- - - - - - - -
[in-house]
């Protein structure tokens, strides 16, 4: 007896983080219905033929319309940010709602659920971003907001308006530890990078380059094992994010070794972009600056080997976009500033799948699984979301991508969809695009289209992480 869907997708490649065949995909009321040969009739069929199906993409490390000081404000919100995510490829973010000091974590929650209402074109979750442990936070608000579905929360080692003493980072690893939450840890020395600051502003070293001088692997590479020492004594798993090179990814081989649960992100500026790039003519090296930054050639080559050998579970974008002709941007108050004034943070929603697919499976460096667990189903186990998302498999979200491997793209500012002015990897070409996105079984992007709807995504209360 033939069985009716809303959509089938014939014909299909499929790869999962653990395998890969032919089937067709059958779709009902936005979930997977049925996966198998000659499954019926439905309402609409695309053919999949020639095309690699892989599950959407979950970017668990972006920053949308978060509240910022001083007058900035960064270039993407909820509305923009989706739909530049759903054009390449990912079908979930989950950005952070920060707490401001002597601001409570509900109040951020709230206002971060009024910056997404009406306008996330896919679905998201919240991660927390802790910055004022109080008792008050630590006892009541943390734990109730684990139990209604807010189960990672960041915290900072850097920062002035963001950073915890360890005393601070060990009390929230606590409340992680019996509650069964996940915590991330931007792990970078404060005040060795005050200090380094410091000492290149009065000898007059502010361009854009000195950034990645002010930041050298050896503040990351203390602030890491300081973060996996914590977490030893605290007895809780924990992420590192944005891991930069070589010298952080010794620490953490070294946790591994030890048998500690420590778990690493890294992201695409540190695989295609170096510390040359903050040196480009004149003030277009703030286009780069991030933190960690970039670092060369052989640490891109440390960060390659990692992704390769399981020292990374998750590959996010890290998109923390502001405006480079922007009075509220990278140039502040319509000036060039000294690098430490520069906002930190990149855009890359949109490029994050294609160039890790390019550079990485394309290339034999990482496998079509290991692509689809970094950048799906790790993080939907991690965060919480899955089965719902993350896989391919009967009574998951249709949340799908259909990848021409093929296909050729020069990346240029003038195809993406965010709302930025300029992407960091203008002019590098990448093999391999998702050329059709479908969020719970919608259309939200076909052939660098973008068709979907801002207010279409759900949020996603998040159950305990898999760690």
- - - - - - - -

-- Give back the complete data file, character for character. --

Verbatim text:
[in-house]
């Protein structure tokens, strides 16, 4: 007896983080219905033929319309940010709602659920971003907001308006530890990078380059094992994010070794972009600056080997976009500033799948699984979301991508969809695009289209992480 869907997708490649065949995909009321040969009739069929199906993409490390000081404000919100995510490829973010000091974590929650209402074109979750442990936070608000579905929360080692003493980072690893939450840890020395600051502003070293001088692997590479020492004594798993090179990814081989649960992100500026790039003519090296930054050639080559050998579970974008002709941007108050004034943070929603697919499976460096667990189903186990998302498999979200491997793209500012002015990897070409996105079984992007709807995504209360 033939069985009716809303959509089938014939014909299909499929790869999962653990395998890969032919089937067709059958779709009902936005979930997977049925996966198998000659499954019926439905309402609409695309053919999949020639095309690699892989599950959407979950970017668990972006920053949308978060509240910022001083007058900035960064270039993407909820509305923009989706739909530049759903054009390449990912079908979930989950950005952070920060707490401001002597601001409570509900109040951020709230206002971060009024910056997404009406306008996330896919679905998201919240991660927390802790910055004022109080008792008050630590006892009541943390734990109730684990139990209604807010189960990672960041915290900072850097920062002035963001950073915890360890005393601070060990009390929230606590409340992680019996509650069964996940915590991330931007792990970078404060005040060795005050200090380094410091000492290149009065000898007059502010361009854009000195950034990645002010930041050298050896503040990351203390602030890491300081973060996996914590977490030893605290007895809780924990992420590192944005891991930069070589010298952080010794620490953490070294946790591994030890048998500690420590778990690493890294992201695409540190695989295609170096510390040359903050040196480009004149003030277009703030286009780069991030933190960690970039670092060369052989640490891109440390960060390659990692992704390769399981020292990374998750590959996010890290998109923390502001405006480079922007009075509220990278140039502040319509000036060039000294690098430490520069906002930190990149855009890359949109490029994050294609160039890790390019550079990485394309290339034999990482496998079509290991692509689809970094950048799906790790993080939907991690965060919480899955089965719902993350896989391919009967009574998951249709949340799908259909990848021409093929296909050729020069990346240029003038195809993406965010709302930025300029992407960091203008002019590098990448093999391999998702050329059709479908969020719970919608259309939200076909052939660098973008068709979907801002207010279409759900949020996603998040159950305990898999760690």